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Diversion of Veterans With Criminal Justice Involvement to Treatment Courts: Participant Characteristics and Outcomes.
Tsai J, Flatley B, Kasprow WJ, Clark S, Finlay A. Diversion of Veterans With Criminal Justice Involvement to Treatment Courts: Participant Characteristics and Outcomes. Psychiatric services (Washington, D.C.). 2017 Apr 1; 68(4):375-383.
This study compared characteristics and outcomes between veterans who participated in veterans treatment courts (VTCs) and veterans involved in criminal justice who participated in other treatment courts (TCs) or who participated in neither VTCs or TCs.
Data from 22,708 veterans (N = 8,083 VTC participants, 680 participants in other TCs [other-TC participants], and 13,945 participants in neither VTCs nor TCs [non-TC participants]) in the Veterans Justice Outreach (VJO) program were analyzed by using multilevel regression models.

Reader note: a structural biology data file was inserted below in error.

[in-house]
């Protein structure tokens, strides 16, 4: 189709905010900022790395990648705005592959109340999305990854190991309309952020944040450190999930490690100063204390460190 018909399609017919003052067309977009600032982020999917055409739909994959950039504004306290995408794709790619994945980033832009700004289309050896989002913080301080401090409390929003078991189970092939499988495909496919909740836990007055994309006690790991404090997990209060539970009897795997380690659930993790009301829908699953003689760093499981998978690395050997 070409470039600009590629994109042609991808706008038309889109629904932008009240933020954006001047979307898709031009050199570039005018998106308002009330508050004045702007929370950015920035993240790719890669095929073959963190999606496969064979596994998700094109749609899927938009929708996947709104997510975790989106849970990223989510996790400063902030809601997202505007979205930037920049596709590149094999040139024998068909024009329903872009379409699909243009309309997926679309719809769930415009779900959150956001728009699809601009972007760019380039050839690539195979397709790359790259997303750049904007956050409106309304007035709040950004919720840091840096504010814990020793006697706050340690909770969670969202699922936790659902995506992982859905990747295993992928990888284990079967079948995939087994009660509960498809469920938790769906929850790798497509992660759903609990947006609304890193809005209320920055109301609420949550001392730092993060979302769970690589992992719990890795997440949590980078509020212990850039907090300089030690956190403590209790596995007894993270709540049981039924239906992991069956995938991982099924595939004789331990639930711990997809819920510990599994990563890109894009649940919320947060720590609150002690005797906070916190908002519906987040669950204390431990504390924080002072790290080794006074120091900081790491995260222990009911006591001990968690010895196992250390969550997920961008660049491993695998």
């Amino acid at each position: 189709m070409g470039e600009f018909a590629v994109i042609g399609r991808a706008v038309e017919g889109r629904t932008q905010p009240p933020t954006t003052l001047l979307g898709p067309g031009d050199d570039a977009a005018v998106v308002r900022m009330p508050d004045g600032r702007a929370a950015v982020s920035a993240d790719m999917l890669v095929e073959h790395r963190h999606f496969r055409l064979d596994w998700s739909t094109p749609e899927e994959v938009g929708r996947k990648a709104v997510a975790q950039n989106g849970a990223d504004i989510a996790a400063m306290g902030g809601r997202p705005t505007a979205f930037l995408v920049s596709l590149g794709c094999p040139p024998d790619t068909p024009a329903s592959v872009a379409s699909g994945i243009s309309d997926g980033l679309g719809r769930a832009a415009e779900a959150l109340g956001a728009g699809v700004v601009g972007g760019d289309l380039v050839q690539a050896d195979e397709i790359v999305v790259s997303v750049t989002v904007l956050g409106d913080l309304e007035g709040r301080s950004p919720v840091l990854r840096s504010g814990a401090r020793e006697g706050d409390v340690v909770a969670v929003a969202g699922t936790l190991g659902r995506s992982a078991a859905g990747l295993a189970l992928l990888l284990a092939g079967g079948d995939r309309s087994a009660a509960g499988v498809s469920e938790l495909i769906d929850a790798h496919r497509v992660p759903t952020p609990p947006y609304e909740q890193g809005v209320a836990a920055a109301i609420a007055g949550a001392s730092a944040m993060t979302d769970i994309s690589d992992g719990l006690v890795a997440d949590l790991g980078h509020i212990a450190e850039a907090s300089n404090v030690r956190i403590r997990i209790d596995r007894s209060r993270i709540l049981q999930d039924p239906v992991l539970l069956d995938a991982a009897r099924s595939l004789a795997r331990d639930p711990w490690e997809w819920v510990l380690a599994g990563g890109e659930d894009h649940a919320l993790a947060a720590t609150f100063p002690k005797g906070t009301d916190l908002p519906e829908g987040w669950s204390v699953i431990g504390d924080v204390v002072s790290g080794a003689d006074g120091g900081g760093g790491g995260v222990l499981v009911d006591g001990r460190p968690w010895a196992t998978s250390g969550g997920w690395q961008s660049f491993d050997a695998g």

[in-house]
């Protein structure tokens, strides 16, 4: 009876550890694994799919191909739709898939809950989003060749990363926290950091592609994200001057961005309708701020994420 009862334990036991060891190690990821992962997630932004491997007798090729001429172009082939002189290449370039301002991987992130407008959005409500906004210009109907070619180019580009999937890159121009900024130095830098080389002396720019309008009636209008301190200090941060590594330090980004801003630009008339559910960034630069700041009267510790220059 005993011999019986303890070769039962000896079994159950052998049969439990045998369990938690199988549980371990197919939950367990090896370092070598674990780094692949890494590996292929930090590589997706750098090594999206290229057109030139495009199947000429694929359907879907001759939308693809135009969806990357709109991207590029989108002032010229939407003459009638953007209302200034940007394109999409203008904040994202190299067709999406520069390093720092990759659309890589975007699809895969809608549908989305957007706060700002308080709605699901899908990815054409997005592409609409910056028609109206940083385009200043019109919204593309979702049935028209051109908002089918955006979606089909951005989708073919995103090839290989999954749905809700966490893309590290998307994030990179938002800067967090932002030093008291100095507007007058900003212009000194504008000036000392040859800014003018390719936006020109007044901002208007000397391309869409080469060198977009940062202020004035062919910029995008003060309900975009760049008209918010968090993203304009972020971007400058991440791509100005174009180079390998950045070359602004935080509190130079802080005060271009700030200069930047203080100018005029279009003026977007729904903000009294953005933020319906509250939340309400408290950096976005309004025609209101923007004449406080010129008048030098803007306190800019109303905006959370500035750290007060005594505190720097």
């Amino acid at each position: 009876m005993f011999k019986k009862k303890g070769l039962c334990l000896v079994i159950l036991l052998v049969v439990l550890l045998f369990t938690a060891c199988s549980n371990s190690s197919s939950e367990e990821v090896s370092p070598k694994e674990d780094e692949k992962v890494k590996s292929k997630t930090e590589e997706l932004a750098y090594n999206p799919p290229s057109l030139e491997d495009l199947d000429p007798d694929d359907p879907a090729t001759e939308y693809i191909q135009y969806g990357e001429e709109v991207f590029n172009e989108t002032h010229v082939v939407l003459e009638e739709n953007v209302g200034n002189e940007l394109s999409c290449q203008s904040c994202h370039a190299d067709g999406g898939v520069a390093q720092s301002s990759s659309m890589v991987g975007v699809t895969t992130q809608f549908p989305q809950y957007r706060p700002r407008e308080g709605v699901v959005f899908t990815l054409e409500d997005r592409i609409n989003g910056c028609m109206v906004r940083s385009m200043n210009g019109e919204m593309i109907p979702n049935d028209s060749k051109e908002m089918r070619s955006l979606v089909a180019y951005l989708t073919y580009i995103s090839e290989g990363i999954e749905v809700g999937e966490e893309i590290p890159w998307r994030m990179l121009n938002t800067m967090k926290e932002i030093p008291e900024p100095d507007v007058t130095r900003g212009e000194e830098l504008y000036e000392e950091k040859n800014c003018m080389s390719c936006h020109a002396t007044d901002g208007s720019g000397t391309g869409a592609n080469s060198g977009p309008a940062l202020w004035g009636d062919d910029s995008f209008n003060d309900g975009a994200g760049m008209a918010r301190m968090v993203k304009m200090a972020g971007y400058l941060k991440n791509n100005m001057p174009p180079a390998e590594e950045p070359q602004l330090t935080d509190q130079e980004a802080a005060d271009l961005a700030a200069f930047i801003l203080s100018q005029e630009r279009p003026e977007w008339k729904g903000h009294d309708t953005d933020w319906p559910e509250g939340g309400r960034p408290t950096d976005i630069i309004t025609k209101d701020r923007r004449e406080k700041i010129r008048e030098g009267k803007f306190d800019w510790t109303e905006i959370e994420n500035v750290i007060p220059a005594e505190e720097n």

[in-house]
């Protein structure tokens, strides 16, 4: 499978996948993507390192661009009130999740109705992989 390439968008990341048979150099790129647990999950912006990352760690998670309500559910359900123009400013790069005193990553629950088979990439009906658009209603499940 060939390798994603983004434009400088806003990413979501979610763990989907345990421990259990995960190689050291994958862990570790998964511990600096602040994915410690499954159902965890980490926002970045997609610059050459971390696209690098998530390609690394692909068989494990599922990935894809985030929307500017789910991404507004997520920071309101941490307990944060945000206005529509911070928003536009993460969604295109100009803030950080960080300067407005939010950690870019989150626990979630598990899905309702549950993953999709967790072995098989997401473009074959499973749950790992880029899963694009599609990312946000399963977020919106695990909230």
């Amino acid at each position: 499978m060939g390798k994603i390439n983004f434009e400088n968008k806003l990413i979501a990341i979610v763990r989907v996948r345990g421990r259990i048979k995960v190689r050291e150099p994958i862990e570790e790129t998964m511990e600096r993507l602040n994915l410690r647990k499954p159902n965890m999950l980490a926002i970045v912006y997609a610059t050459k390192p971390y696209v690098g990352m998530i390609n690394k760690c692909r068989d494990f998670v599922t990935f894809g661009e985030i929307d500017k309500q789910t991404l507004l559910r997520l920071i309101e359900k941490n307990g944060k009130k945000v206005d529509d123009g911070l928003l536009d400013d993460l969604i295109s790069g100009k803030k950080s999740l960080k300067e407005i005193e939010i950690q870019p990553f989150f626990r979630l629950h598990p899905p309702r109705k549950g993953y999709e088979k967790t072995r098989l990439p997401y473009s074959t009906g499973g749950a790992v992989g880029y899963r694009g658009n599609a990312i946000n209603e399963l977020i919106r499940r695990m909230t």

VTC participants were more likely than other VJO participants to have served in Iraq or Afghanistan, but there were no sociodemographic disparities in access to VTCs. VTC participants were more likely than non-TC participants to have drug or public-order offenses, and they were more likely than other-TC participants to have DUI offenses. VTC participants had better independent housing outcomes than other VJO participants, and they had better employment outcomes than non-TC participants. However, VTC and other-TC participants were also more likely to have jail sanctions and new incarcerations compared with non-TC participants.
VTCs are a growing service model that serves a broad group of veterans with a range of criminal offenses. Although VTCs show moderate benefits in housing and employment, specialized services are needed to reduce recidivism and maximize these benefits.